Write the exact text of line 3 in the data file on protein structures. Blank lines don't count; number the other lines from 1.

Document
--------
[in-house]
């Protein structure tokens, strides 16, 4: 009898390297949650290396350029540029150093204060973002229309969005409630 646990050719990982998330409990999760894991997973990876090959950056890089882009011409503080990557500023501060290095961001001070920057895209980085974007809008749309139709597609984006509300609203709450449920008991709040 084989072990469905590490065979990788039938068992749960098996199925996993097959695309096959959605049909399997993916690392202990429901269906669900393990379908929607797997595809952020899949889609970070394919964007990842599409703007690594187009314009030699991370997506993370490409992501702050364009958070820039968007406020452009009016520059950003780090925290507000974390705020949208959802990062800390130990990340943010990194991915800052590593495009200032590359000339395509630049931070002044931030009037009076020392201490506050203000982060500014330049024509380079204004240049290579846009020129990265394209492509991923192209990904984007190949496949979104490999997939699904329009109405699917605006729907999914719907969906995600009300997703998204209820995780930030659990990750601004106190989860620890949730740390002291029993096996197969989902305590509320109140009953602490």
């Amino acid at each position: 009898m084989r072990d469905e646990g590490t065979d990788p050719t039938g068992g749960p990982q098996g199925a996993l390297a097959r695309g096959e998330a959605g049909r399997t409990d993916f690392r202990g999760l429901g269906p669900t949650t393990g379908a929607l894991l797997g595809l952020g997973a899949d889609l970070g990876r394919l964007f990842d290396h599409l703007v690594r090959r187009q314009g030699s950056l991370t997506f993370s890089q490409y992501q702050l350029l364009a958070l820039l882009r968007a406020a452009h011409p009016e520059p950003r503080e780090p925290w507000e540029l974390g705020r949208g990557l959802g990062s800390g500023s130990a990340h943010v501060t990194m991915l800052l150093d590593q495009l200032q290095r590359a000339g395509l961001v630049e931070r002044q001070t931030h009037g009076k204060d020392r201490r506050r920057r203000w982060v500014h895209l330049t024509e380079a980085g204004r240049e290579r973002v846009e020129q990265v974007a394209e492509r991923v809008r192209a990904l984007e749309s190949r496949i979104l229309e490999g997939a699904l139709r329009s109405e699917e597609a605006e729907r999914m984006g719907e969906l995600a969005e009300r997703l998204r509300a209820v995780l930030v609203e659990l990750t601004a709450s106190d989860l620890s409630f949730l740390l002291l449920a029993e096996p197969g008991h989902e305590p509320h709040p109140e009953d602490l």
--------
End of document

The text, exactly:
């Amino acid at each position: 009898m084989r072990d469905e646990g590490t065979d990788p050719t039938g068992g749960p990982q098996g199925a996993l390297a097959r695309g096959e998330a959605g049909r399997t409990d993916f690392r202990g999760l429901g269906p669900t949650t393990g379908a929607l894991l797997g595809l952020g997973a899949d889609l970070g990876r394919l964007f990842d290396h599409l703007v690594r090959r187009q314009g030699s950056l991370t997506f993370s890089q490409y992501q702050l350029l364009a958070l820039l882009r968007a406020a452009h011409p009016e520059p950003r503080e780090p925290w507000e540029l974390g705020r949208g990557l959802g990062s800390g500023s130990a990340h943010v501060t990194m991915l800052l150093d590593q495009l200032q290095r590359a000339g395509l961001v630049e931070r002044q001070t931030h009037g009076k204060d020392r201490r506050r920057r203000w982060v500014h895209l330049t024509e380079a980085g204004r240049e290579r973002v846009e020129q990265v974007a394209e492509r991923v809008r192209a990904l984007e749309s190949r496949i979104l229309e490999g997939a699904l139709r329009s109405e699917e597609a605006e729907r999914m984006g719907e969906l995600a969005e009300r997703l998204r509300a209820v995780l930030v609203e659990l990750t601004a709450s106190d989860l620890s409630f949730l740390l002291l449920a029993e096996p197969g008991h989902e305590p509320h709040p109140e009953d602490l």